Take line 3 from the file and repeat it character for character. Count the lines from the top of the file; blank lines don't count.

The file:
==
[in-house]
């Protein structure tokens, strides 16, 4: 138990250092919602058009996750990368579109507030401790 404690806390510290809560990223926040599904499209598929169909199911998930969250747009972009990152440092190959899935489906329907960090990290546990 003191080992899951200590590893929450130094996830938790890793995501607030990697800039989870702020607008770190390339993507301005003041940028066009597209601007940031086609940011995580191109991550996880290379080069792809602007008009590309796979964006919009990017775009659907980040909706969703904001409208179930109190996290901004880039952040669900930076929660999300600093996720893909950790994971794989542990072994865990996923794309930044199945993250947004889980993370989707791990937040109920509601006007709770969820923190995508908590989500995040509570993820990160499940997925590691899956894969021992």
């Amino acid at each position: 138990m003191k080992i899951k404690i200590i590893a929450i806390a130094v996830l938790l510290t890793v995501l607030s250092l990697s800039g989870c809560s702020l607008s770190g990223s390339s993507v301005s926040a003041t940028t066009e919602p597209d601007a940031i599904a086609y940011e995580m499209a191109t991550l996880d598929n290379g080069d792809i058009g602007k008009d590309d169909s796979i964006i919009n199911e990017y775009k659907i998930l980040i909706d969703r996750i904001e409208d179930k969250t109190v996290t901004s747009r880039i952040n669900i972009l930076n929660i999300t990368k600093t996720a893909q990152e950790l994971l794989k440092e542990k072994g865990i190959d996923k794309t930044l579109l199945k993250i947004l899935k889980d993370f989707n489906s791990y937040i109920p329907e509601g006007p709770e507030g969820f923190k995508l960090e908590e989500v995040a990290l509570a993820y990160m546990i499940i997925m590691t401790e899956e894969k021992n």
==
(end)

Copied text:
């Amino acid at each position: 138990m003191k080992i899951k404690i200590i590893a929450i806390a130094v996830l938790l510290t890793v995501l607030s250092l990697s800039g989870c809560s702020l607008s770190g990223s390339s993507v301005s926040a003041t940028t066009e919602p597209d601007a940031i599904a086609y940011e995580m499209a191109t991550l996880d598929n290379g080069d792809i058009g602007k008009d590309d169909s796979i964006i919009n199911e990017y775009k659907i998930l980040i909706d969703r996750i904001e409208d179930k969250t109190v996290t901004s747009r880039i952040n669900i972009l930076n929660i999300t990368k600093t996720a893909q990152e950790l994971l794989k440092e542990k072994g865990i190959d996923k794309t930044l579109l199945k993250i947004l899935k889980d993370f989707n489906s791990y937040i109920p329907e509601g006007p709770e507030g969820f923190k995508l960090e908590e989500v995040a990290l509570a993820y990160m546990i499940i997925m590691t401790e899956e894969k021992n």